- People with a history of allergic reactions to oxycodone or acetaminophen should be careful. Your allergic reaction can worsen over time, and these medications should be avoided completely if you have ever had a reaction.
Other conditions may not preclude you from taking Percocet, but the conditions themselves or the medications to manage them may alter the course of your treatment. It is important to discuss with your doctor if you have a history of the following:1
- Head trauma
- Liver, kidney, or thyroid disease
- Problems with urination
- Gallbladder problems
- History of substance use disorder or mental illness
- Current or recent pregnancy
These conditions can compromise your ability to metabolize and clear both the opioid and acetaminophen components of Percocet. Similarly, if you are elderly, your metabolic functions may not be as optimized as younger, healthier patients, and you are probably more sensitive to medication like Percocet, requiring a lower dose.
Percocet and Other Drugs
Vicodin vs. Percocet
Vicodin and Percocet are both combinations of opioid and non-opioid pain relief medications. Like Percocet, Vicodin is one of the most commonly prescribed pain relief medications. They are dosed almost the same, initially between 5-10 mg.
Both Vicodin and Percocet are also found to have nearly identical outcomes in terms of their effectiveness in treating acute pain. However, studies suggest that you may feel more side effects with Percocet, and at a greater magnitude than Vicodin when comparing them at equal doses. For example, pupil constriction was greater in those who took Percocet than Vicodin, and people reported feeling dizzier, more “drug high,” and less in control of the mind and body on 10 mg Percocet, then 10 mg Vicodin.2
Percocet vs. Norco
Norco is a brand name for a drug with an identical chemical makeup to Vicodin, and it thus has the same comparative features with Percocet that Vicodin does.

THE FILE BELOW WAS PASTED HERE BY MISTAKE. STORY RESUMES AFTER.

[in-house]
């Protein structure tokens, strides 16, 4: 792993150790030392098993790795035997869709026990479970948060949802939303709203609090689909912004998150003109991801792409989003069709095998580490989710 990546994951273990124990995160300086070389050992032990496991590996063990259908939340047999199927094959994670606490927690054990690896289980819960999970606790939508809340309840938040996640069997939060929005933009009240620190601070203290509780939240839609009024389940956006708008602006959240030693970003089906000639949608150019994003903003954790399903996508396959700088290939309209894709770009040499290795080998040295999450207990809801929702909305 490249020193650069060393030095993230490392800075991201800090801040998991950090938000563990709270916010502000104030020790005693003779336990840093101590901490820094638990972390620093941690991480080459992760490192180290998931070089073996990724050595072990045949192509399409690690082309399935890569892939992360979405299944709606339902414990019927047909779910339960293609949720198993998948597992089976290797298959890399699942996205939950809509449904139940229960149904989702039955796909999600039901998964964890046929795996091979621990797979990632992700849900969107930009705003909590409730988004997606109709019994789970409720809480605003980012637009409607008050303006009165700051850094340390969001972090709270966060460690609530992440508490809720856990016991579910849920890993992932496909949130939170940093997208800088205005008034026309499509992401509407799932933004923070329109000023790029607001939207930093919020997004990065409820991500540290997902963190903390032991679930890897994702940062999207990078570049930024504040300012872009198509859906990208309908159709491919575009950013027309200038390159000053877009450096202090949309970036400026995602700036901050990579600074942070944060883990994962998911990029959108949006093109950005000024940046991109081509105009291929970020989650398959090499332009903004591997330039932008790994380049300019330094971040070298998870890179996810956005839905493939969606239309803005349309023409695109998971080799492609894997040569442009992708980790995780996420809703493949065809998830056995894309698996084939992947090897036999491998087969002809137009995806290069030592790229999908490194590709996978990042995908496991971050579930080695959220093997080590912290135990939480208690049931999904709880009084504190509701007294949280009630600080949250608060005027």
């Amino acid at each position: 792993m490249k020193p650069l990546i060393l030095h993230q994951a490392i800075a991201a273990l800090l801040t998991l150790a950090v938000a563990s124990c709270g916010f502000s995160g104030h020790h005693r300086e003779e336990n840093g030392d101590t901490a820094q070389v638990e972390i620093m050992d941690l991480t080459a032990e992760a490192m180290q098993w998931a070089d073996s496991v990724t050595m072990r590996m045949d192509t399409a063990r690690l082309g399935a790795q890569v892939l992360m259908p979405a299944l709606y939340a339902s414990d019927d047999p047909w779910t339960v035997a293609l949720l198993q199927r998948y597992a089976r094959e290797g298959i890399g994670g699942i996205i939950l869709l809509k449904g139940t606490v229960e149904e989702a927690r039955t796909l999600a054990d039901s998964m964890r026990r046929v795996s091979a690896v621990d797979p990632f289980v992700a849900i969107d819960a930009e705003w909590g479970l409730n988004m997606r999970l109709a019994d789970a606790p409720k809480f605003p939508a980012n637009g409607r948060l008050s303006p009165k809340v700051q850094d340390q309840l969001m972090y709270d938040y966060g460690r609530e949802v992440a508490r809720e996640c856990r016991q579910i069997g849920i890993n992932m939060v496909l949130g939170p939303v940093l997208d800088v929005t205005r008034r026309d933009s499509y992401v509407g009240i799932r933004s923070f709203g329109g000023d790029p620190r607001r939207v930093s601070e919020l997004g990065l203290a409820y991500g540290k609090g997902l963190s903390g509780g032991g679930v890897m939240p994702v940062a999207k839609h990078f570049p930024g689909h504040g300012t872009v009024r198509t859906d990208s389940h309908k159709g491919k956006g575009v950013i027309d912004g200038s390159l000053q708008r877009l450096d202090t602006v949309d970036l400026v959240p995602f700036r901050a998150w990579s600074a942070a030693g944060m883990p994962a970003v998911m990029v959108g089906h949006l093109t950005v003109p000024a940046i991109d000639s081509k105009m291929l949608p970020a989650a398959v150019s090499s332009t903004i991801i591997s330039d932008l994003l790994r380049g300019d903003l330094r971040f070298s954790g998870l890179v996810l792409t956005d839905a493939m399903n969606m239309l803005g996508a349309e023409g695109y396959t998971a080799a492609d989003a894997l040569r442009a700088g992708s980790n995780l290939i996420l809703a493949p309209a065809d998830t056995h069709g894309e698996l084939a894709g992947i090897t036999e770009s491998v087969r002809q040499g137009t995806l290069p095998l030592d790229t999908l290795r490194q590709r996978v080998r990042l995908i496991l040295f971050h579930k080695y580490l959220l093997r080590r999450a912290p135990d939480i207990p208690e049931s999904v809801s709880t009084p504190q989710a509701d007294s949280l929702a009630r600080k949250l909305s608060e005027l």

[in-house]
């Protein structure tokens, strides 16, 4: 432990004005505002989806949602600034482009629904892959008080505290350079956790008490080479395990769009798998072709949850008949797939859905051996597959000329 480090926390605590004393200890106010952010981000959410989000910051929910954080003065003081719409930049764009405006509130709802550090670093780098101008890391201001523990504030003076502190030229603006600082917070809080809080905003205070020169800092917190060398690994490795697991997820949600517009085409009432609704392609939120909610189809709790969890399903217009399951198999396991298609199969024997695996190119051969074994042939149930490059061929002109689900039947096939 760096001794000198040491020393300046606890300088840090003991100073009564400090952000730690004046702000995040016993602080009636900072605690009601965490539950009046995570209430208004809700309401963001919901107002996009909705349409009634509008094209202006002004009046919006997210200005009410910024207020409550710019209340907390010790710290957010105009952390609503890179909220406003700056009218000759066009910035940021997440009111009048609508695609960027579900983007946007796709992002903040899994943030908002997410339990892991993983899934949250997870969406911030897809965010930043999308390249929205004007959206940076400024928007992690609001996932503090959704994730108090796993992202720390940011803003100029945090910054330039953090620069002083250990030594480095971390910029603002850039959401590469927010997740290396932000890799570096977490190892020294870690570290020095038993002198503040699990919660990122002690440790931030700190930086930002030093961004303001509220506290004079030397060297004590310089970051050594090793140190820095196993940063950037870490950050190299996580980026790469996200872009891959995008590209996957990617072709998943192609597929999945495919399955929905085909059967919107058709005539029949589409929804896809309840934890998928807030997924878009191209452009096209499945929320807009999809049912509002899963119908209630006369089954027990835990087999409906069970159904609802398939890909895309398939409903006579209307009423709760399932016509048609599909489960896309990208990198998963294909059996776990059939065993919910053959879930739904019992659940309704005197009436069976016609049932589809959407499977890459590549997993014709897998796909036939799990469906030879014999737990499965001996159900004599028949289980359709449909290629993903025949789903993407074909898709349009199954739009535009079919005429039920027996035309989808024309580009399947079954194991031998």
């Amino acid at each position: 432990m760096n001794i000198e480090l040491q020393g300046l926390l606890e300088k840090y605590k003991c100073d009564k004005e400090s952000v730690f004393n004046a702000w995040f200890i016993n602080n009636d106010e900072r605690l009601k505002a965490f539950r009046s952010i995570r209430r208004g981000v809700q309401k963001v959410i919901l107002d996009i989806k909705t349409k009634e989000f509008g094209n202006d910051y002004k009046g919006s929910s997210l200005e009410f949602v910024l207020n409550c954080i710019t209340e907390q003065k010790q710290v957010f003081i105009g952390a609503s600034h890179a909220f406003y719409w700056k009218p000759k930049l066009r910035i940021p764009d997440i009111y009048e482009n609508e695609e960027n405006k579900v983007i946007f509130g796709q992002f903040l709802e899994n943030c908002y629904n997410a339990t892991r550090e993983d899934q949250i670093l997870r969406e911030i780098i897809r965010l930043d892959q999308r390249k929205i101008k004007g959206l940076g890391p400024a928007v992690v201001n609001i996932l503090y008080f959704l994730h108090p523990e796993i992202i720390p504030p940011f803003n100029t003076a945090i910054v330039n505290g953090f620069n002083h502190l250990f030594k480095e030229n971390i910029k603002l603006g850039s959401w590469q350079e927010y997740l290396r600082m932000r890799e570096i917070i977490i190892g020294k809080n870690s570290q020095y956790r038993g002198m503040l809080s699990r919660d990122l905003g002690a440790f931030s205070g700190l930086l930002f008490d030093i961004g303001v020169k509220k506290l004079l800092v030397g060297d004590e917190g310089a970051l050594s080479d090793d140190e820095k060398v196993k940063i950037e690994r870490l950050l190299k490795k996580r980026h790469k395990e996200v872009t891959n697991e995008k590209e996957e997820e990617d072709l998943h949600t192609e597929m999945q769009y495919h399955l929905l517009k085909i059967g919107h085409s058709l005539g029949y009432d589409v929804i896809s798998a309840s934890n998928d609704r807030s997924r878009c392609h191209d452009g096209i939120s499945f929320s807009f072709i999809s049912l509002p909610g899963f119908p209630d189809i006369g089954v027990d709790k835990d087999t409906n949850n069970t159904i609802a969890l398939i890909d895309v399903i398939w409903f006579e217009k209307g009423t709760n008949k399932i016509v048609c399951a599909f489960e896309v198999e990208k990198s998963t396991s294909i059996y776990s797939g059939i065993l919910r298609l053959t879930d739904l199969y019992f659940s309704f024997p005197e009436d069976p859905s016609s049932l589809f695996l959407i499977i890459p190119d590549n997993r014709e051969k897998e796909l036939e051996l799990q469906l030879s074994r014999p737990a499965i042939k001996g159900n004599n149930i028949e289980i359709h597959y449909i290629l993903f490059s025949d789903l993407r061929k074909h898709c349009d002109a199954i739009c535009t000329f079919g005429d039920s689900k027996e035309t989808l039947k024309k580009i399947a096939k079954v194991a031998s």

Percocet and Opioid Use Disorder
Misuse of Percocet can lead to an opioid use disorder. Opioid use disorder is a condition of ongoing precarious use of opioids that has a significantly negative impact on your quality of life. You could be diagnosed with opioid use disorder if you have experienced at least two of the following in a 1-year period:4
- Taking more medication than intended
- Desiring to stop or slow down and an inability to do so
- Excessive time spent finding, using, or recovering from opioid use
- Cravings for opioids
- Failure to meet school, home, or work responsibilities related to your use
- Continuous use despite social and interpersonal problems related to your use
- Giving up social, professional, or recreational activities because of your use
- Patterns of finding yourself in physically precarious situations related to your use
- Continuing use despite physical or mental problems caused by overuse
- Experiencing opioid tolerance or needing higher doses to achieve the same effect
If you are concerned about opioid use disorder or Percocet misuse, call 800-407-7195(Who Answers?) to speak with a treatment specialist.
- Endo Pharmaceuticals Inc. (2019). Percocet-oxycodone hydrochloride and acetaminophen tablet. Malvern, PA.
- Zacny, J. P., & Gutierrez, S. (2008). Subjective, psychomotor, and physiological effects profile of hydrocodone/acetaminophen and oxycodone/acetaminophen combination products. Pain Medicine, 9(4), 433-443.
- Kosten, T. R., & Baxter, L. E. (2019). Effective management of opioid withdrawal symptoms: A gateway to opioid dependence treatment. The American journal on addictions, 28(2), 55-62.
- Diagnostic and statistical manual of mental disorders: DSM-5. (Fifth edition.). (2013). American Psychiatric Association.